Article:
Discussions of organizing, then, often posit situations in terms of a hierarchical scalar imaginary in which “the global” and “the local” are counterposed. Such counterposing is also seen in phrases such as “top-down” versus “bottom-up” organizing. This terminology projects a scalar imaginary which views the relationships between different scales of organization—the local, the national, the global—in ladder-like terms, in which social actors are visualized as climbing up from the local scale to “higher” scales like the national or the global. Indeed, the English word “scale” has its origins in the Latin word scala (meaning “a ladder”). However, there are other ways in which we might imagine the relationship between “the local” and “the global.” For instance, rather than climbing a set of scalar rungs upwards from the local to the national and then to the global scale of organization, we might employ a horizontalist imaginary in which the local sits at the center of a set of ever-larger scalar circles, with one progressing out from the smaller “local” circle/ scale to larger circles representing other scales—the regional, the national, the global.3
What, then, does changing our scalar imaginary, from a verticalist image of climbing up scales from the local to the global to one in which we move outward from the local to other scales, mean for understanding how the planet is connected? Well, for one thing, it changes how we think about the relationship between the local and the global—in the verticalist imaginary, the global is “above” the local and one climbs up and down scales, whereas in the horizontalist imaginary the global is not above the local but does enclose it and one travels outwards from the local to the global. This has implications for how we conceive of the relationship between these scales and, therefore, how we develop praxis to move from the local to the national or global scale of organization.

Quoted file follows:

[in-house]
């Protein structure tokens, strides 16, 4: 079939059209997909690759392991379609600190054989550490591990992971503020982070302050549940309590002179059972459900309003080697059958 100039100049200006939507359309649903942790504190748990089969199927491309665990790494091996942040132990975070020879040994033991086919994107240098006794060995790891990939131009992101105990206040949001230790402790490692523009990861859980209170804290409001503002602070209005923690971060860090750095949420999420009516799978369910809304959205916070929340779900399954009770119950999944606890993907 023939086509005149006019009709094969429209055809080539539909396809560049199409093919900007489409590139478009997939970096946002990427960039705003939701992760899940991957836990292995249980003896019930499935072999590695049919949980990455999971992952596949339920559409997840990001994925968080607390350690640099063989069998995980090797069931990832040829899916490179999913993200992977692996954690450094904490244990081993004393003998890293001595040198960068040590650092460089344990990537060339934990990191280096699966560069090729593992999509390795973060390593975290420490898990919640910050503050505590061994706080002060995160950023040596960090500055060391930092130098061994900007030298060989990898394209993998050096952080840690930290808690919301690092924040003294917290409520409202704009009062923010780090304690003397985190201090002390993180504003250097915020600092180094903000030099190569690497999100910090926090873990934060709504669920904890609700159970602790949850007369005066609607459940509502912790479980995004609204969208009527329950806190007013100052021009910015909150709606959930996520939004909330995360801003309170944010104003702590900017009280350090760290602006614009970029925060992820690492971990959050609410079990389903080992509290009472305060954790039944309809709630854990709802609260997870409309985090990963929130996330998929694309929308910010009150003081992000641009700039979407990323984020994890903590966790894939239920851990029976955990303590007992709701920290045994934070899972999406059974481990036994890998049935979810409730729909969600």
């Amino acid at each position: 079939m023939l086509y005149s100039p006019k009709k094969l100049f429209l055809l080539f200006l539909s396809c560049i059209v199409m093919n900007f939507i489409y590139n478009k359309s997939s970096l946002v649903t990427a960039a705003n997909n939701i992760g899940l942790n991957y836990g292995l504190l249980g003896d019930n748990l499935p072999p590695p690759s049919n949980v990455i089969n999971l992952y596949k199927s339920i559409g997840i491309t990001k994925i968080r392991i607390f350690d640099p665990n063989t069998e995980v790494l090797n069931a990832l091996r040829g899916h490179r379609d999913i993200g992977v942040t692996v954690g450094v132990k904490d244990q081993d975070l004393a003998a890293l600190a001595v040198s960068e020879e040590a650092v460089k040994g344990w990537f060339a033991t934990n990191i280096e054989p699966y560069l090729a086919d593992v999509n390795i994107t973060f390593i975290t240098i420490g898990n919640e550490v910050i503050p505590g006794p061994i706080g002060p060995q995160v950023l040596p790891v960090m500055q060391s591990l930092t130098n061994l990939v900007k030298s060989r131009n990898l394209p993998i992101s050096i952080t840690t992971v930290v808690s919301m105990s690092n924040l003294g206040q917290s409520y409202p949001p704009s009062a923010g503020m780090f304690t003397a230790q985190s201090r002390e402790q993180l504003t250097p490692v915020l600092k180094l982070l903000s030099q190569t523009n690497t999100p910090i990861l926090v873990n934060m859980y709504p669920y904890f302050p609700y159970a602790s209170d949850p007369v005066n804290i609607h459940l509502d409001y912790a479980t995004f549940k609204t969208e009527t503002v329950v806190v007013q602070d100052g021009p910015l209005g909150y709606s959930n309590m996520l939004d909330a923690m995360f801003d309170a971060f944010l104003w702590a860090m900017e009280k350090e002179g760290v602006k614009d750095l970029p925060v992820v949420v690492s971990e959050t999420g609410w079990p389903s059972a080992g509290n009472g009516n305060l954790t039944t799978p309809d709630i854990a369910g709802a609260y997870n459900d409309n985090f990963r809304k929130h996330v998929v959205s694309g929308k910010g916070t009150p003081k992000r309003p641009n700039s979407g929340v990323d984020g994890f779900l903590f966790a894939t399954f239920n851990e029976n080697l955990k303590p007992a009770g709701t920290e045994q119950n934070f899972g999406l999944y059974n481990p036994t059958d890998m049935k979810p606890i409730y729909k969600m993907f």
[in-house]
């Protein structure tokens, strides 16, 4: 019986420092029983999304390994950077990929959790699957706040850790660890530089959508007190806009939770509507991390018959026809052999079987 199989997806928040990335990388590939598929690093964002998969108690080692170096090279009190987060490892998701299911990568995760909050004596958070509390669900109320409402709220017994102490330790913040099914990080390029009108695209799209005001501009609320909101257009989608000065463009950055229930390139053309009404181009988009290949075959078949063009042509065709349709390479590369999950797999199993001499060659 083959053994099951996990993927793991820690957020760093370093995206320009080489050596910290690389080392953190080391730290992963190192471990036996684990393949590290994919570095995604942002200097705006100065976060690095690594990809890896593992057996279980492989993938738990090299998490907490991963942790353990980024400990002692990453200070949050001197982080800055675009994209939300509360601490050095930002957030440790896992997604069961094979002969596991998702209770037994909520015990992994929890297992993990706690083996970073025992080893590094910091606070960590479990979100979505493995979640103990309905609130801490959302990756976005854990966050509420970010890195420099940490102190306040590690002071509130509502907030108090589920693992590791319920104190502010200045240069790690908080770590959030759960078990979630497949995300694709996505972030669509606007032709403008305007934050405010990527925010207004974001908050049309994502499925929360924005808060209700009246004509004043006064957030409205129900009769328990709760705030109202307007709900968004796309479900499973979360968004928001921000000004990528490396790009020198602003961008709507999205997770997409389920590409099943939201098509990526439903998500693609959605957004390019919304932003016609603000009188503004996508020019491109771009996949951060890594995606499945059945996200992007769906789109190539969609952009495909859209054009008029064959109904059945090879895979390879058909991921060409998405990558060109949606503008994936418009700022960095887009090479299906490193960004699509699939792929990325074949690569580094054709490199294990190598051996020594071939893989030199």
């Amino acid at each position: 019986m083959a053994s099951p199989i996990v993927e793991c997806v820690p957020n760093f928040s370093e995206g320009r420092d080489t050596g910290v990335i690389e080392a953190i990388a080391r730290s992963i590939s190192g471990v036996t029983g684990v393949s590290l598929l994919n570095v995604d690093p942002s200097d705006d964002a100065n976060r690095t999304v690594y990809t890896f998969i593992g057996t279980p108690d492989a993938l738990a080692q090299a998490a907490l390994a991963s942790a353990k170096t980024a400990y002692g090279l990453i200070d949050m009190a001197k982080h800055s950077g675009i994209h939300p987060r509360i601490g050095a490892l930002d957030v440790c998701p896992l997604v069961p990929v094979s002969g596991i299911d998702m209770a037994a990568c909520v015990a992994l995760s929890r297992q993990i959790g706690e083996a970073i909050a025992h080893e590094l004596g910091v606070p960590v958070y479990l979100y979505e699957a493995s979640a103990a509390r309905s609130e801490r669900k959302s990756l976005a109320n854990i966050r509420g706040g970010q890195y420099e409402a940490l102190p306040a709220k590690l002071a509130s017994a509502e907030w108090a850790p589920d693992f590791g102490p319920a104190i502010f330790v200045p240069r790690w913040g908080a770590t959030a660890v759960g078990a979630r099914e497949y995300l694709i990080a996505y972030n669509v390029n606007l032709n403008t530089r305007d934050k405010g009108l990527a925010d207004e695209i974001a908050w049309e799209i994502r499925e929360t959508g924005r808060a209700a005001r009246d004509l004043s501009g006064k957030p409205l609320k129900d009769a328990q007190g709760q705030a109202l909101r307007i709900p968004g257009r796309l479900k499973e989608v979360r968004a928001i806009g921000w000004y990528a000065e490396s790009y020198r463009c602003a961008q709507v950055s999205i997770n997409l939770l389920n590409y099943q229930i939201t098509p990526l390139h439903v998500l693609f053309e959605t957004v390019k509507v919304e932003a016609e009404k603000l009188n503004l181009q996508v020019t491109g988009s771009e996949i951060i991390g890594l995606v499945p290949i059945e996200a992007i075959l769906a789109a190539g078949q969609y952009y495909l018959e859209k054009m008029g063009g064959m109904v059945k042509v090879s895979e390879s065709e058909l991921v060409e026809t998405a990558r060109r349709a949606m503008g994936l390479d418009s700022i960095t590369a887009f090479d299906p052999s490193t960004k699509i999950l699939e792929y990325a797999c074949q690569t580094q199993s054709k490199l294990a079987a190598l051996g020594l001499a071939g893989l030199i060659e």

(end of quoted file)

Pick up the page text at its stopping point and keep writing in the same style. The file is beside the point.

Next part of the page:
Significantly, though, the above are not the only ways in which we might conceive of scales of organization. However different the verticalist and horizontalist approaches are, they share at least one similarity: they both view scales as ontologically separate entities—the local scale (as either ladder rung or circle) is clearly separate and distinct from, say, the national or global scales (as either ladder rungs or circles). They both see scales, in other words, as being what Henri Lefebvre referred to as “space envelopes”—each scale encloses or envelopes a particular space, such that it is possible to delineate a sharp edge between these different scales.4
If we draw upon language from actor-network theory, on the other hand, we shift from a topographical to a topological view of the world. Hence, Bruno Latour suggests that the world’s complexity cannot be captured by “notions of levels, layers, territories, [and] spheres,” and so should not be thought of as being made up of discreet areas of bounded space which fit together neatly.5 Rather, Latour urges us to think of it as “fibrous, thread-like, wiry, stringy, ropy, [and] capillary,” an approach which views scales more in rhizomic than in areal terms, terms in which it is impossible to say where the local scale ends and where other scales begin. In such an approach, scales like “the global” and “the local” are understood to be not opposite ends of some scalar spectrum but as a terminology for distinguishing shorter and less connected networks from longer and more connected ones.